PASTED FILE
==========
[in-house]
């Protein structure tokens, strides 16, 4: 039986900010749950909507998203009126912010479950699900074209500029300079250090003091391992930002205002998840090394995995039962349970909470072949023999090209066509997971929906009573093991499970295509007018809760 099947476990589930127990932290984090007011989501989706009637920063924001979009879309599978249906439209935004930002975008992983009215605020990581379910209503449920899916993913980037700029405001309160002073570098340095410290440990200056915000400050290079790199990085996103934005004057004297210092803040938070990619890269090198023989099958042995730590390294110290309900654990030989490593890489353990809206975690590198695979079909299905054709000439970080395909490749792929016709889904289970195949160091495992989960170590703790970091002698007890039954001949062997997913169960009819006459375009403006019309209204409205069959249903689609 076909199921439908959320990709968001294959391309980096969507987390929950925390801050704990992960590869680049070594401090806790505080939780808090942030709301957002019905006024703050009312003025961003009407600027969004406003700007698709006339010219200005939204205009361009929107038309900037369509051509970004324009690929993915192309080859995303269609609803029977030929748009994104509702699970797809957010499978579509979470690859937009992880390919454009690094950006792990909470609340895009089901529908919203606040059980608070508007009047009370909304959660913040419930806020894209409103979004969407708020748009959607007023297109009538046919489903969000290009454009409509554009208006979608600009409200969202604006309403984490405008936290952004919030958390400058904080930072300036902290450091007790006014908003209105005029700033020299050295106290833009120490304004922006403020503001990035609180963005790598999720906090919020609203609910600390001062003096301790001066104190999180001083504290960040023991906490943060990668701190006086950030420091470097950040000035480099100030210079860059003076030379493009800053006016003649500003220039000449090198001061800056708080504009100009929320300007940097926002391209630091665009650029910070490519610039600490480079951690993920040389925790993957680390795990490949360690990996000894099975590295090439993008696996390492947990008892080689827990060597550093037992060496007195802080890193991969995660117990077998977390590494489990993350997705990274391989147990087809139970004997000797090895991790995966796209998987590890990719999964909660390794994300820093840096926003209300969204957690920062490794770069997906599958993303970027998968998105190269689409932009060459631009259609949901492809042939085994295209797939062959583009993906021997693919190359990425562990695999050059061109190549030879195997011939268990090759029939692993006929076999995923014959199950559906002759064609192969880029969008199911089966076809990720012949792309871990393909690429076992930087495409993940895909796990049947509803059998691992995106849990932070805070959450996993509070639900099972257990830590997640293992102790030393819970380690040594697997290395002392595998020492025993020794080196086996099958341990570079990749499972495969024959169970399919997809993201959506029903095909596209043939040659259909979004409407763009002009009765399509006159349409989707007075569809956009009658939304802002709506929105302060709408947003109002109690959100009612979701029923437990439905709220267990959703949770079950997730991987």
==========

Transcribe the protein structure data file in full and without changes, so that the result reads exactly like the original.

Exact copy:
[in-house]
């Protein structure tokens, strides 16, 4: 039986900010749950909507998203009126912010479950699900074209500029300079250090003091391992930002205002998840090394995995039962349970909470072949023999090209066509997971929906009573093991499970295509007018809760 099947476990589930127990932290984090007011989501989706009637920063924001979009879309599978249906439209935004930002975008992983009215605020990581379910209503449920899916993913980037700029405001309160002073570098340095410290440990200056915000400050290079790199990085996103934005004057004297210092803040938070990619890269090198023989099958042995730590390294110290309900654990030989490593890489353990809206975690590198695979079909299905054709000439970080395909490749792929016709889904289970195949160091495992989960170590703790970091002698007890039954001949062997997913169960009819006459375009403006019309209204409205069959249903689609 076909199921439908959320990709968001294959391309980096969507987390929950925390801050704990992960590869680049070594401090806790505080939780808090942030709301957002019905006024703050009312003025961003009407600027969004406003700007698709006339010219200005939204205009361009929107038309900037369509051509970004324009690929993915192309080859995303269609609803029977030929748009994104509702699970797809957010499978579509979470690859937009992880390919454009690094950006792990909470609340895009089901529908919203606040059980608070508007009047009370909304959660913040419930806020894209409103979004969407708020748009959607007023297109009538046919489903969000290009454009409509554009208006979608600009409200969202604006309403984490405008936290952004919030958390400058904080930072300036902290450091007790006014908003209105005029700033020299050295106290833009120490304004922006403020503001990035609180963005790598999720906090919020609203609910600390001062003096301790001066104190999180001083504290960040023991906490943060990668701190006086950030420091470097950040000035480099100030210079860059003076030379493009800053006016003649500003220039000449090198001061800056708080504009100009929320300007940097926002391209630091665009650029910070490519610039600490480079951690993920040389925790993957680390795990490949360690990996000894099975590295090439993008696996390492947990008892080689827990060597550093037992060496007195802080890193991969995660117990077998977390590494489990993350997705990274391989147990087809139970004997000797090895991790995966796209998987590890990719999964909660390794994300820093840096926003209300969204957690920062490794770069997906599958993303970027998968998105190269689409932009060459631009259609949901492809042939085994295209797939062959583009993906021997693919190359990425562990695999050059061109190549030879195997011939268990090759029939692993006929076999995923014959199950559906002759064609192969880029969008199911089966076809990720012949792309871990393909690429076992930087495409993940895909796990049947509803059998691992995106849990932070805070959450996993509070639900099972257990830590997640293992102790030393819970380690040594697997290395002392595998020492025993020794080196086996099958341990570079990749499972495969024959169970399919997809993201959506029903095909596209043939040659259909979004409407763009002009009765399509006159349409989707007075569809956009009658939304802002709506929105302060709408947003109002109690959100009612979701029923437990439905709220267990959703949770079950997730991987």